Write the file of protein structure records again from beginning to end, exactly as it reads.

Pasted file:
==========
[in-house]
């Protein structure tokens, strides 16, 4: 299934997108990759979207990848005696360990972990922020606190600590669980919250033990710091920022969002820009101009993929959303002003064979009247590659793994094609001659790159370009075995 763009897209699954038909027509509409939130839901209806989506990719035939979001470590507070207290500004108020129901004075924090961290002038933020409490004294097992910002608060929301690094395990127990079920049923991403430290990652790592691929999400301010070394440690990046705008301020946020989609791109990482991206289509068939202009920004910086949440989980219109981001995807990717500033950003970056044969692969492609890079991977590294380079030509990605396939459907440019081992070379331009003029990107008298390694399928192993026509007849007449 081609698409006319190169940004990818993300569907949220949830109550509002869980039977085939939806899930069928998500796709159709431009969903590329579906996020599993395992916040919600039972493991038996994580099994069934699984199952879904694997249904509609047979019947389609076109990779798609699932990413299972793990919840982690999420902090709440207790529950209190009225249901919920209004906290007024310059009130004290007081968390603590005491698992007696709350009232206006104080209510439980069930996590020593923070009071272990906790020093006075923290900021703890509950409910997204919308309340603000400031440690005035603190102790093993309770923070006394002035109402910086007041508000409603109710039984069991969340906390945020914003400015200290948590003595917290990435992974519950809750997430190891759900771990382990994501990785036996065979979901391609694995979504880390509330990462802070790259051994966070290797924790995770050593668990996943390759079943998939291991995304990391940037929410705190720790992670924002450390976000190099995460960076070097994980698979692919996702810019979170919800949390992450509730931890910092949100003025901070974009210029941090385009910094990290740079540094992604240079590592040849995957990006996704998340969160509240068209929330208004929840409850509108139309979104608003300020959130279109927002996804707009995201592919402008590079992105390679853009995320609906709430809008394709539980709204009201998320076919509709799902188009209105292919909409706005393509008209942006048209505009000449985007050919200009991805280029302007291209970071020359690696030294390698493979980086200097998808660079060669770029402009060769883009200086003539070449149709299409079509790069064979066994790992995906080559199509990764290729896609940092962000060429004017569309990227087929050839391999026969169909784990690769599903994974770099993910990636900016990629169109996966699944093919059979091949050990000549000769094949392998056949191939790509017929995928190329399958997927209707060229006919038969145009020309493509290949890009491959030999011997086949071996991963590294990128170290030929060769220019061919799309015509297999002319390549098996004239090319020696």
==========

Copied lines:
[in-house]
């Protein structure tokens, strides 16, 4: 299934997108990759979207990848005696360990972990922020606190600590669980919250033990710091920022969002820009101009993929959303002003064979009247590659793994094609001659790159370009075995 763009897209699954038909027509509409939130839901209806989506990719035939979001470590507070207290500004108020129901004075924090961290002038933020409490004294097992910002608060929301690094395990127990079920049923991403430290990652790592691929999400301010070394440690990046705008301020946020989609791109990482991206289509068939202009920004910086949440989980219109981001995807990717500033950003970056044969692969492609890079991977590294380079030509990605396939459907440019081992070379331009003029990107008298390694399928192993026509007849007449 081609698409006319190169940004990818993300569907949220949830109550509002869980039977085939939806899930069928998500796709159709431009969903590329579906996020599993395992916040919600039972493991038996994580099994069934699984199952879904694997249904509609047979019947389609076109990779798609699932990413299972793990919840982690999420902090709440207790529950209190009225249901919920209004906290007024310059009130004290007081968390603590005491698992007696709350009232206006104080209510439980069930996590020593923070009071272990906790020093006075923290900021703890509950409910997204919308309340603000400031440690005035603190102790093993309770923070006394002035109402910086007041508000409603109710039984069991969340906390945020914003400015200290948590003595917290990435992974519950809750997430190891759900771990382990994501990785036996065979979901391609694995979504880390509330990462802070790259051994966070290797924790995770050593668990996943390759079943998939291991995304990391940037929410705190720790992670924002450390976000190099995460960076070097994980698979692919996702810019979170919800949390992450509730931890910092949100003025901070974009210029941090385009910094990290740079540094992604240079590592040849995957990006996704998340969160509240068209929330208004929840409850509108139309979104608003300020959130279109927002996804707009995201592919402008590079992105390679853009995320609906709430809008394709539980709204009201998320076919509709799902188009209105292919909409706005393509008209942006048209505009000449985007050919200009991805280029302007291209970071020359690696030294390698493979980086200097998808660079060669770029402009060769883009200086003539070449149709299409079509790069064979066994790992995906080559199509990764290729896609940092962000060429004017569309990227087929050839391999026969169909784990690769599903994974770099993910990636900016990629169109996966699944093919059979091949050990000549000769094949392998056949191939790509017929995928190329399958997927209707060229006919038969145009020309493509290949890009491959030999011997086949071996991963590294990128170290030929060769220019061919799309015509297999002319390549098996004239090319020696």